Question: I suffer from asthma, and recently got a spacer for my handheld inhaler. How can I make sure I am using it properly? -Anonymous
A spacer is a small device that can attach onto the mouthpiece of a handheld inhaler device via the inhaler adaptor that allows you to receive the correct dose of medication with each puff. The medication fills the inside of the spacer chamber (body) and allows you to have ease of inhaling the medication through the mouthpiece.
Once the inhaler dose has been administered, simply replace the cap over the mouthpiece and remove the oral handheld inhaler device from the inhaler adaptor port. Replace the cap over the mouthpiece of the inhaler device and store both at room temperature (68 – 77 degrees F or 20-25 degrees C) in a clean, dry area. To protect from moisture, store the handheld inhaler in a plastic zip-sealed bag.
Proper techniques to rinse mouth after using certain oral inhalers to prevent thrush:
There are certain oral handheld inhalers, referred to as inhaled corticosteroids or steroid inhalers, that can increase the risk of developing oral thrush, a fungal infection in the mouth. Thrush looks like a white, patchy rash inside the mouth and on the tongue, which can be painful and requires an anti-fungal medication to treat it. If you are prescribed a steroid oral inhaler, it’s recommended that you rinse your mouth with water and spit after each dose of the inhaler. After rinsing your mouth with water, it is best to also brush your teeth. By following these easy steps, the risk of developing this is significantly reduced.
If you have specific questions about your inhaler, consult your primary care doctor.
-Dr. Violet Valencia, clinical pharmacy resident at CHOC Hospital
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Just in time for National Asthma and Allergy Awareness Month, CHOC is pleased to celebrate the CHOC Breathmobile’s 15 years of service to the community. As the only mobile asthma clinic dedicated to serving preschool and school-aged children in Orange County, this important resource removes barriers for children and their families who may be unable to access preventive asthma care. Additionally, the program is provided on certain days inside four of our CHOC primary care clinics for the convenience of our patients and families.
The Breathmobile team is currently working on a telehealth asthma consultation program to improve care for underserved children with asthma in pediatric practices throughout Orange County. The Breathmobile also serves as a training site for residents, fellows, nursing students and pharmacy residents.
CHOC is grateful to Dr. Stanley Galant, medical director of CHOC’s Breathmobile, and the entire CHOC Breathmobile team for your unwavering commitment and dedication to your field and to our patient and their families.
What medications should I always keep on hand for my child with asthma? -Anonymous
All inhaled medication in children using a meter dose inhaler will require a valved holding chamber, as well a mask for children less than 6 years. This is not required for dry powder inhalers. The child should have access to a reliever medication such as albuterol both at home and school. For preventative measures, those who suffer from asthma must have a controller medication such as an inhaled corticosteroid or an oral medication such as montelukast. These need to be taken on a daily basis for several months as directed by your provider to be effective. At every visit, your provider should give you an asthma action plan so that you know when to take controllers and relievers, depending on how well your child is doing, as well as advice on when to seek medical help. A peak flow meter, an easy-to-use breathing test for home use, can also tell you how well your child is doing, and is part of the asthma action plan.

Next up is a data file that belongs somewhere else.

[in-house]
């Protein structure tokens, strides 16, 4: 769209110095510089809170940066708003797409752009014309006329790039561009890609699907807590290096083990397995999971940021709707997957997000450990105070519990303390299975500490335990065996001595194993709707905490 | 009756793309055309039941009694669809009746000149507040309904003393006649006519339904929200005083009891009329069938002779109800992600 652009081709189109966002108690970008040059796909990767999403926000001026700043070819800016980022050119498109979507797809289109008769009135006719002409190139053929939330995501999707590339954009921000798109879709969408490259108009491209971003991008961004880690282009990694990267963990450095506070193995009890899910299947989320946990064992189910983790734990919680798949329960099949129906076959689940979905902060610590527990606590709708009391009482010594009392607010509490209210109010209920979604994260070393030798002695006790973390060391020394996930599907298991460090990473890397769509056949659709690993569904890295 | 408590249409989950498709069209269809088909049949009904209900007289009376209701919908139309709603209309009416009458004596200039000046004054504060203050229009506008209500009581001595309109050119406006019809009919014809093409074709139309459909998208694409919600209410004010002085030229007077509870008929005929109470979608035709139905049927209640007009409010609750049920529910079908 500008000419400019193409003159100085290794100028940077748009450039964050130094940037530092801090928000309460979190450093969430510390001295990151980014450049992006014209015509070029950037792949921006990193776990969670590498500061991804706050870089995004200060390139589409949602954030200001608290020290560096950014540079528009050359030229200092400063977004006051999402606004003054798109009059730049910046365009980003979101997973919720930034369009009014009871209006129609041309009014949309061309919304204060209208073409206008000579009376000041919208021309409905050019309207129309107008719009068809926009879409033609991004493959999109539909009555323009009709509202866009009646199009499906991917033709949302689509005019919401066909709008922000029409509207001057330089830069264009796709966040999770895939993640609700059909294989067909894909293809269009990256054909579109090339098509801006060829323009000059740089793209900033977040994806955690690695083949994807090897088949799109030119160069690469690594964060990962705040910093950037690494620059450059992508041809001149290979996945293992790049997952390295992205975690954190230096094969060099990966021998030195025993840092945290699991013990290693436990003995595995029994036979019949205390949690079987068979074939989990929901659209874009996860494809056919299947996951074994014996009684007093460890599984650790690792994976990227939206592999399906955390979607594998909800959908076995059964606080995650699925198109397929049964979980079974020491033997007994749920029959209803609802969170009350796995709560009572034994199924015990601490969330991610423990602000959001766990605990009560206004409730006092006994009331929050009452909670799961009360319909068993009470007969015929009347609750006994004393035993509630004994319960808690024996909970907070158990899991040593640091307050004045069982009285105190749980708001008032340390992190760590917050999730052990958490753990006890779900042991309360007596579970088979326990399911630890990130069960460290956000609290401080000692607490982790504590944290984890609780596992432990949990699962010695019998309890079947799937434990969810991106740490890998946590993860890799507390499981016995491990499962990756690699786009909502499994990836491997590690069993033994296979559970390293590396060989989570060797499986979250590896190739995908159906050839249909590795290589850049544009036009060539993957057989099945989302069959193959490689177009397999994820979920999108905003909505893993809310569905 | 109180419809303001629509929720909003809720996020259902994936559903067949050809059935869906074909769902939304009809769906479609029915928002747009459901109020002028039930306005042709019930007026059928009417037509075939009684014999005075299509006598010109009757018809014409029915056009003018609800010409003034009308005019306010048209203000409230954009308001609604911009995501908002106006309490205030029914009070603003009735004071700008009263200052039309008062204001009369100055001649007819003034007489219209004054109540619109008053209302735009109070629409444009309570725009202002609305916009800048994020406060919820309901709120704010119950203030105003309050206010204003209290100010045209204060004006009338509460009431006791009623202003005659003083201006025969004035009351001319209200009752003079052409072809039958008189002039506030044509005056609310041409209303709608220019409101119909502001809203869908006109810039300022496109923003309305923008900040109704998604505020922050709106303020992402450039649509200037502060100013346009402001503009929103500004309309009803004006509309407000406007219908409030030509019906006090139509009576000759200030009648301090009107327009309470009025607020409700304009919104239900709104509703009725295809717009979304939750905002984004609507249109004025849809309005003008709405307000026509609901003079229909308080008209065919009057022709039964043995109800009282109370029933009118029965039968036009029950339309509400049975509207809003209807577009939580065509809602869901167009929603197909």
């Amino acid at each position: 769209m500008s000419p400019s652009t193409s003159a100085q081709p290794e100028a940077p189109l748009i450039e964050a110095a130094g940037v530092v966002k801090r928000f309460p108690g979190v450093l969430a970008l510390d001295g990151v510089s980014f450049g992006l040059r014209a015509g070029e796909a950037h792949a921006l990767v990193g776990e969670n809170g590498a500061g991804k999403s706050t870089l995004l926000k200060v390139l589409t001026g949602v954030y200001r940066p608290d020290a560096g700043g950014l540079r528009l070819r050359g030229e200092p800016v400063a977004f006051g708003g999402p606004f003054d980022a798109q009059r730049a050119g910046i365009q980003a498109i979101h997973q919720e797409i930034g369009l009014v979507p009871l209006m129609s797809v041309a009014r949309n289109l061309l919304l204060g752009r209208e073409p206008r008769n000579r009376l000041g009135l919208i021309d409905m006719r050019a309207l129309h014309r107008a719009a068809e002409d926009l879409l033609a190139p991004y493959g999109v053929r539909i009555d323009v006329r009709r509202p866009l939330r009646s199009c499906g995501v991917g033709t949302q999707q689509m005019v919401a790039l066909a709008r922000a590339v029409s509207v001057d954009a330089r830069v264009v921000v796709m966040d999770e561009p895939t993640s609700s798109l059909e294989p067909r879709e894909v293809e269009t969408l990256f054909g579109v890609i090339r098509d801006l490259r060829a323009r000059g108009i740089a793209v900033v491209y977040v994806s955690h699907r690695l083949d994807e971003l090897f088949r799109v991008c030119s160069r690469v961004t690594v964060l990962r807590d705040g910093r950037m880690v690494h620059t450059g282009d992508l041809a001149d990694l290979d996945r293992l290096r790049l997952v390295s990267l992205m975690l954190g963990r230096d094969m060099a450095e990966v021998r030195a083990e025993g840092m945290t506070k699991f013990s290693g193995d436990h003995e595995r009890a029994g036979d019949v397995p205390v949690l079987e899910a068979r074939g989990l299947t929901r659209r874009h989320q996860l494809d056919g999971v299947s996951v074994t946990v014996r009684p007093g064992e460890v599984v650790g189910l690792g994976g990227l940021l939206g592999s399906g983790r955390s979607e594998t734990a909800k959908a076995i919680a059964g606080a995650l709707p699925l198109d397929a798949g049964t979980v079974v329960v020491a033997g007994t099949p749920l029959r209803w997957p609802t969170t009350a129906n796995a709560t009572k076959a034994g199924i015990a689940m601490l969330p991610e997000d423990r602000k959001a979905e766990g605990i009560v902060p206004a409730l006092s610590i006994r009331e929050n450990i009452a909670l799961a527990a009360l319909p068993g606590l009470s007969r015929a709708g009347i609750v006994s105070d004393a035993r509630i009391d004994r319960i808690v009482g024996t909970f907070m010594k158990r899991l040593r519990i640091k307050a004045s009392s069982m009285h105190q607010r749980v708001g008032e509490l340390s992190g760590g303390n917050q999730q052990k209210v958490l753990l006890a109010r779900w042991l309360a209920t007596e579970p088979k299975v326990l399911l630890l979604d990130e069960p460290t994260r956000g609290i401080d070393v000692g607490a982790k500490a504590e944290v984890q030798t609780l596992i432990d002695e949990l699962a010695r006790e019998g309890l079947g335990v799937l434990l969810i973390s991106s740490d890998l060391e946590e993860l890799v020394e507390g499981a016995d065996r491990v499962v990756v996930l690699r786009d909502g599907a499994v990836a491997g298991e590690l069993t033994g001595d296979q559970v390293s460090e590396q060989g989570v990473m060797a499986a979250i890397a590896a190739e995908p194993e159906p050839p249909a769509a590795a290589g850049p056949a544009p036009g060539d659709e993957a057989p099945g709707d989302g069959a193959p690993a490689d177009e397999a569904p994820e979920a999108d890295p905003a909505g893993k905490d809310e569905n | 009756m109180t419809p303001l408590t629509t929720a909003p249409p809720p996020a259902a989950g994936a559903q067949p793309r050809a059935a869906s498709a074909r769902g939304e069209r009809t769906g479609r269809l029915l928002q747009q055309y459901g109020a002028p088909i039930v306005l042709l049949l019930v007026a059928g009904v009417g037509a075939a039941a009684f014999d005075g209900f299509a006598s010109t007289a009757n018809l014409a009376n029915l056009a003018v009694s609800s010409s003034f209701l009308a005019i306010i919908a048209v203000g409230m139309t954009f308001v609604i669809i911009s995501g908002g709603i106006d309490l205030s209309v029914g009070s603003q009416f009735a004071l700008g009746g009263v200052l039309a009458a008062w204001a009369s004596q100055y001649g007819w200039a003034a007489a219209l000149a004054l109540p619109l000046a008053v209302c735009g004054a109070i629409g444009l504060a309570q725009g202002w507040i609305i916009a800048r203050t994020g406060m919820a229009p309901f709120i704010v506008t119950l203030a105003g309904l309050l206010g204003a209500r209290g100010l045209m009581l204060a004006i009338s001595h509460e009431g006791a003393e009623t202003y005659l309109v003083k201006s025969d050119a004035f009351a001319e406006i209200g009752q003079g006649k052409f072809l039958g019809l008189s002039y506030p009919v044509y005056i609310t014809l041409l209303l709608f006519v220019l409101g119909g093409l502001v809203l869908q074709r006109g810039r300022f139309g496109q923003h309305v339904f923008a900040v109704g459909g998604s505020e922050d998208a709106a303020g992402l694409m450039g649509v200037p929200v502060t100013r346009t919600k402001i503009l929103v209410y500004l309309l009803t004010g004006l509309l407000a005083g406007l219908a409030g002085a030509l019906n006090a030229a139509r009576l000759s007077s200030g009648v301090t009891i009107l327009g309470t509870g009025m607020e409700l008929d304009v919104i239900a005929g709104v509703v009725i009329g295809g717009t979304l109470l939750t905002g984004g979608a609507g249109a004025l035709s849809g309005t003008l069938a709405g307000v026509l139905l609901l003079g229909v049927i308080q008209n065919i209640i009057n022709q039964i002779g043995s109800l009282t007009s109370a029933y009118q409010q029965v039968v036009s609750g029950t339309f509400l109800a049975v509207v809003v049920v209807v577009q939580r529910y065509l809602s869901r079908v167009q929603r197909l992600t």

-Dr. Stanley Galant, pediatric allergist at CHOC Children’s and medical director of CHOC’s Breathmobile
The CHOC Breathmobile celebrates 15 years of service to the community. As the only mobile asthma clinic dedicated to serving preschool and school-aged children in Orange County, this important resource ...
What are seasonal asthma triggers that I should be aware of? How can I avoid them, or treat symptoms of them? -Anonymous
While seasonal allergies occur typically in the spring and fall, and are difficult to avoid, it is important to avoid playing outside when pollen counts are high, such as after the grass is freshly cut. Again, the flu vaccine can reduce flu-related asthma symptoms in the fall and winter months. Keep in mind also that the avoidance of indoor allergens, such as house dust mites, by using pillow and mattress impermeable covers, can reduce the effect of outdoor allergens, and non-allergic triggers.
-Dr. Stanley Galant, pediatric allergist at CHOC and medical director of CHOC’s Breathmobile
How can I help manage my child’s asthma year-round?-Anonymous
In the CHOC Children’s Breathmobile program, we strongly emphasize the importance of taking measures to avoid potential indoor allergens such as house dust mites, cat and dog dander, cockroaches and mold. We also recommend avoiding non-allergic triggers such as environmental tobacco smoke, and high levels of air pollution. Respiratory viral infections such as influenza can also be a trigger, so getting the flu vaccine in the early fall is a must for all people who suffer from asthma.
The appropriate use of medication also plays a major role in managing asthma. This includes the use of a medication such as albuterol for asthma symptom relief and for preventing exercise induced asthma if given 15 minutes beforehand. In patients with more ongoing chronic asthma symptoms or severe asthma exacerbations, referred to as persistent asthma, a preventive approach, which will require daily controller medication for months as determined by your provider, is necessary.